Profileinator - By David Durant
Recently I posted about the basic usage of Dave Durant’s Profilinator, a program that will calculate the best print settings for your 3D printer. In order to get you started with how to use the program I left out two amazing features of this program. Today I’d like to cover the first of these sweet features.
As some of you already know or might have guessed, his program can provide a range of reasonable print settings, not just a single recommended setting. If you want to see a range of print settings all you need to do is specify different values for the minimum and maximum for Feed rate, Thread height, and Thread width. Dave’s program will then solve for the appropriate flow rate given those settings.
How is this helpful to you?
Well, perhaps you may not yet know what settings you want – so one particular set of setting values isn’t that useful. Perhaps you really like thin layers? Perhaps you’re not sure about how thin or thick you want each extruded thread to be? By specifying a lower minimum and a higher maximum for the Feed rate, Thread height, and Thread width you’ll get a list of every permutation of these variables with the appropriate Flow Rate. Now you can experiment freely printing using any of those settings and find out first hand which layer height and which thread width you really appreciate.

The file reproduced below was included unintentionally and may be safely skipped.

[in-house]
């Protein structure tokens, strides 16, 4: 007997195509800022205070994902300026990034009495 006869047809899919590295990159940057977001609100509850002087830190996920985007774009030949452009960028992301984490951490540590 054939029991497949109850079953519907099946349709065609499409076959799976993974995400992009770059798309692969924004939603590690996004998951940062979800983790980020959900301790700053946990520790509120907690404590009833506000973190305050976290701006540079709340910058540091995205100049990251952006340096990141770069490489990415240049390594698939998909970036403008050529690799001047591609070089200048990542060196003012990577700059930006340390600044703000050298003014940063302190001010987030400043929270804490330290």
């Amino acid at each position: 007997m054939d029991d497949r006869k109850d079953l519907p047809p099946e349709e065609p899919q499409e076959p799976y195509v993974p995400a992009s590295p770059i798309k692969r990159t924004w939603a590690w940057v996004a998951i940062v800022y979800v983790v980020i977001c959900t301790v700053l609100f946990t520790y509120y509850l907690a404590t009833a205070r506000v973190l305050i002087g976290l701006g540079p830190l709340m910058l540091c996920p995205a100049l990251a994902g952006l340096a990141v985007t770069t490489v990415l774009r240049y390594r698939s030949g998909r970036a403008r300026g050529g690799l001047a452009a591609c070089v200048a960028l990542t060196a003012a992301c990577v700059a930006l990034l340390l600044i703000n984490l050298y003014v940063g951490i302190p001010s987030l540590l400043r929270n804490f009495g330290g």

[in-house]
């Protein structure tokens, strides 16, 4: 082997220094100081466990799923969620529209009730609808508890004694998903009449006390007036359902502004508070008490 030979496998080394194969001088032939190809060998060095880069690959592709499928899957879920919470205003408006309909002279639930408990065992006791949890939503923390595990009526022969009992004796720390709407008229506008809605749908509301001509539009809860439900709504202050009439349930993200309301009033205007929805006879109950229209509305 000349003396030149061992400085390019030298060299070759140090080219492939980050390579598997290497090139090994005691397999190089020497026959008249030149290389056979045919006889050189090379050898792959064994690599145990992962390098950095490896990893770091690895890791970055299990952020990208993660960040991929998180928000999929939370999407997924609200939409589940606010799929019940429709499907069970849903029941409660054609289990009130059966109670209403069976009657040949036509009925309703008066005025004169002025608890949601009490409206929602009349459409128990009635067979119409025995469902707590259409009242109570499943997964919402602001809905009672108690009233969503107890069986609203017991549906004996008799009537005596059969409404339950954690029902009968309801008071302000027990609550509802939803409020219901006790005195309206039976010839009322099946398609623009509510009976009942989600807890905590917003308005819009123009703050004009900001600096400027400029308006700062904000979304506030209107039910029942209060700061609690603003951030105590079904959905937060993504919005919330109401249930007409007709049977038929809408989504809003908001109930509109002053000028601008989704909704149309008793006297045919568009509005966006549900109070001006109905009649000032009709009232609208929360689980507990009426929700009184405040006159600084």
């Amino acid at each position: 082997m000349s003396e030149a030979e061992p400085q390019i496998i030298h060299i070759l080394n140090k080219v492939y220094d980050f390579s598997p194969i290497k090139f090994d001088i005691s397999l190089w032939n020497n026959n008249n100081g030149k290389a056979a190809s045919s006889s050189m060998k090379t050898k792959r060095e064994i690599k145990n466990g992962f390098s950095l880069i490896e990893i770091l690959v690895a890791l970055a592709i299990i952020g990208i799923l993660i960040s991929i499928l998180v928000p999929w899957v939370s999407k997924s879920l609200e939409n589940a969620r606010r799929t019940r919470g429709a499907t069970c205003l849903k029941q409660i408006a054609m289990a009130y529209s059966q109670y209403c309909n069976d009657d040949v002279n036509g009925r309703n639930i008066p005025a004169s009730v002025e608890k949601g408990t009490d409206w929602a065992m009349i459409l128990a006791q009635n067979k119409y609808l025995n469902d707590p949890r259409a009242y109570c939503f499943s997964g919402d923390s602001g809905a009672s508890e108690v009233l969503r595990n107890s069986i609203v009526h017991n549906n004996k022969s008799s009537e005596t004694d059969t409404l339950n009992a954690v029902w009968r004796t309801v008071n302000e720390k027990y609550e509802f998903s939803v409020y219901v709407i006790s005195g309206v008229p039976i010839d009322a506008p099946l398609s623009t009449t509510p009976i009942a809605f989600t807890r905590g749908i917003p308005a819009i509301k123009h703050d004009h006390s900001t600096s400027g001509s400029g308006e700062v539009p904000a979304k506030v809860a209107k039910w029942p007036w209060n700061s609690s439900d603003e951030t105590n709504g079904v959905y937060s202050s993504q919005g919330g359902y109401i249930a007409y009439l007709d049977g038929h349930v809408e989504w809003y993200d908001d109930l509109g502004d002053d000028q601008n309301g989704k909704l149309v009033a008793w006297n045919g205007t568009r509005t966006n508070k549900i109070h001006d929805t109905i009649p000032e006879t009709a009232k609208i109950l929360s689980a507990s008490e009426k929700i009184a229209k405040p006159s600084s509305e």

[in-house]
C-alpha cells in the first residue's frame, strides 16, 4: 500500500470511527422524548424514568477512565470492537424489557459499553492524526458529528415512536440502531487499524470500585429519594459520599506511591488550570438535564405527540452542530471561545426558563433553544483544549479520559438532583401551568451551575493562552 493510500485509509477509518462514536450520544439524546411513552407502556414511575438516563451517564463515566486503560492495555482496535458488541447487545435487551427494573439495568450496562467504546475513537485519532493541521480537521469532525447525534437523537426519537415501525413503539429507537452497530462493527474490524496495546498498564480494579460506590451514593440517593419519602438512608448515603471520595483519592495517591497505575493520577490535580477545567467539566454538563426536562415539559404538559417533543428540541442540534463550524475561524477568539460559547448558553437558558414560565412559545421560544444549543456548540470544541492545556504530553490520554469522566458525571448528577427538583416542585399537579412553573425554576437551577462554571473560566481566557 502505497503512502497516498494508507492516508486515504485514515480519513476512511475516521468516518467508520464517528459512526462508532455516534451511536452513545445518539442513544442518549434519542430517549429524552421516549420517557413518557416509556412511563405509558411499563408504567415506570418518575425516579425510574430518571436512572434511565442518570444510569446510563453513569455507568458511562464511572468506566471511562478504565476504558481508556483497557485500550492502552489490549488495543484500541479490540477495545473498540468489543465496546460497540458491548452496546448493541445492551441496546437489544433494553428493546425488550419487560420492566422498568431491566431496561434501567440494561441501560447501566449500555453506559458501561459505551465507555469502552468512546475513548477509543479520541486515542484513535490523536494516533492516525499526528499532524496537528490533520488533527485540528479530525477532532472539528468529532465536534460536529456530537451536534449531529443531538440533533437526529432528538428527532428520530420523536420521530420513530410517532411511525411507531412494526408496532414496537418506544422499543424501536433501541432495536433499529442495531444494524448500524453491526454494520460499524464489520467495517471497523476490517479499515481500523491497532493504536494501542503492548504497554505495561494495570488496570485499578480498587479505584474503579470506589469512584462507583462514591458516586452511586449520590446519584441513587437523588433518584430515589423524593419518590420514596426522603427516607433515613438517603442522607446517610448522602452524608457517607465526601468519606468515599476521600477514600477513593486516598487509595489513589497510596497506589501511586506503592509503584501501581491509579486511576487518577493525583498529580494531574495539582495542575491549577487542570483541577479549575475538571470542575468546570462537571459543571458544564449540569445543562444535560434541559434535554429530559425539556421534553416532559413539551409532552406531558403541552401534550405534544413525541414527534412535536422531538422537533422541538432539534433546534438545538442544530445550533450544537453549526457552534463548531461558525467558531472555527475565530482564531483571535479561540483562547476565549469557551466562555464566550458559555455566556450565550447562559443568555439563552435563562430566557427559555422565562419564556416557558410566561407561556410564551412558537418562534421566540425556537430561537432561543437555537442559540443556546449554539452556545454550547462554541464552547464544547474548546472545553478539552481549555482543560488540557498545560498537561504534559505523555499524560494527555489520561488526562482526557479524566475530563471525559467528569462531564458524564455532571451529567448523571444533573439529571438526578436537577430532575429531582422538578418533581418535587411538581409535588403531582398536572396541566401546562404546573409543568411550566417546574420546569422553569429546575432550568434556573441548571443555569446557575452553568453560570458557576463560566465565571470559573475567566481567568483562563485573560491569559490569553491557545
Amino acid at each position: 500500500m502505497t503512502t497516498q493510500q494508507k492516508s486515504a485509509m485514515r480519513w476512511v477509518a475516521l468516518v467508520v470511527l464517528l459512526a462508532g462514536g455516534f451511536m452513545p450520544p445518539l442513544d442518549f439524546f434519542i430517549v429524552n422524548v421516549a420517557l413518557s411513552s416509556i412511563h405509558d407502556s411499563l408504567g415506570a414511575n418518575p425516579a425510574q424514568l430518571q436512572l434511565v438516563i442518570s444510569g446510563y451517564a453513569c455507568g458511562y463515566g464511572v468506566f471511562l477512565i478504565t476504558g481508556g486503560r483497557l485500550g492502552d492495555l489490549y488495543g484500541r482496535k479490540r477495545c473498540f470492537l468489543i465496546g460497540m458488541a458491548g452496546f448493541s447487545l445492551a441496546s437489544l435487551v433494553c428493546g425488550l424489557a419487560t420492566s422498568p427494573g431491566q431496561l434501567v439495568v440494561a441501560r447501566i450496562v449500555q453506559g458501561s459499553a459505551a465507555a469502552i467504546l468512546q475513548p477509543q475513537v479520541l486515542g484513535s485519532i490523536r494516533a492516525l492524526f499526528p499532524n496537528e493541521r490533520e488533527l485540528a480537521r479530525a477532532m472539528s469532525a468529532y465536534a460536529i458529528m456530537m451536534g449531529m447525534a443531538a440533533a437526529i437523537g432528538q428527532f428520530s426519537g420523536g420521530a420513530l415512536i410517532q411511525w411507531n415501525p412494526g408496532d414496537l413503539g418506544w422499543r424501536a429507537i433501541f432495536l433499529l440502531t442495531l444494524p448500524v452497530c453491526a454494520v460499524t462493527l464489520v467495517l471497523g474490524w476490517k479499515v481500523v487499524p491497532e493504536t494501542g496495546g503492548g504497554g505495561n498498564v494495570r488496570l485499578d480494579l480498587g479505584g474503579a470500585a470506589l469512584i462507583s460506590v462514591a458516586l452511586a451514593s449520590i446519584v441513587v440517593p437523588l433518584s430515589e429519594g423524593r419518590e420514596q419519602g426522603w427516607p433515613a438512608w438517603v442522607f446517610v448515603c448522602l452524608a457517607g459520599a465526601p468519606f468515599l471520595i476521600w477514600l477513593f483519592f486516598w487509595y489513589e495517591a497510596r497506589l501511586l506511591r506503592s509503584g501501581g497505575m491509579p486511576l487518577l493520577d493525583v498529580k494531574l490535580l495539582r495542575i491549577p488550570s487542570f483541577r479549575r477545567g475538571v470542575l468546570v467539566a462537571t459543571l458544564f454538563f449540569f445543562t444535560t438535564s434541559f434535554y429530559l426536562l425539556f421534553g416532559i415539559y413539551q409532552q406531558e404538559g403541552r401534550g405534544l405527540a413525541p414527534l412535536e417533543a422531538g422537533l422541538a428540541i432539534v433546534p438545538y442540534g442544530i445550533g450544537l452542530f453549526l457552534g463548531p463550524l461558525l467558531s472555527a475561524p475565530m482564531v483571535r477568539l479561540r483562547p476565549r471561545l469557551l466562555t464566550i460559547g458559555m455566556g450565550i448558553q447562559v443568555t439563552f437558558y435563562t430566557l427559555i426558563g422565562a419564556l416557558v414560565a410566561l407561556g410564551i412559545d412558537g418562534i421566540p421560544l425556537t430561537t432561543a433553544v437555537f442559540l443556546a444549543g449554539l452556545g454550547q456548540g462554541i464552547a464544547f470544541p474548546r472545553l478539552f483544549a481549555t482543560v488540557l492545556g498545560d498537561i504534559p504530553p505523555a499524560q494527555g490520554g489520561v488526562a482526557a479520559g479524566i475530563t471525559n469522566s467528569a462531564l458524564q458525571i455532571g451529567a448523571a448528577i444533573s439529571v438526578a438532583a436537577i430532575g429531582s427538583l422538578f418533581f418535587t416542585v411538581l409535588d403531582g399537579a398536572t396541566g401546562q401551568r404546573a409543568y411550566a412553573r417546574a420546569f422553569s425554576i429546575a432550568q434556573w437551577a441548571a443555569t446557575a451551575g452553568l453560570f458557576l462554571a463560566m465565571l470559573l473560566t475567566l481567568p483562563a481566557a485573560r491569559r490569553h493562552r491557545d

Based upon your particular hardware and configuration, you may discover your robot’s limitations. After printing for a while, you’ll get a good feel for how fast you can run your robot’s XY platform. Once you know an optimal feed rate for your robot then it’s a matter of picking other settings.
Rather than spending your time filling up your home with calibration cubes, trying to discover your optimal settings – using the ranges of settings from Dave’s program you can choose which of a range of good settings you most appreciate.
Dave mentioned during our conversation that he was able to reduce either the layer height or thread width without a big change to printing speed – but that reducing both at the same time would increase print time.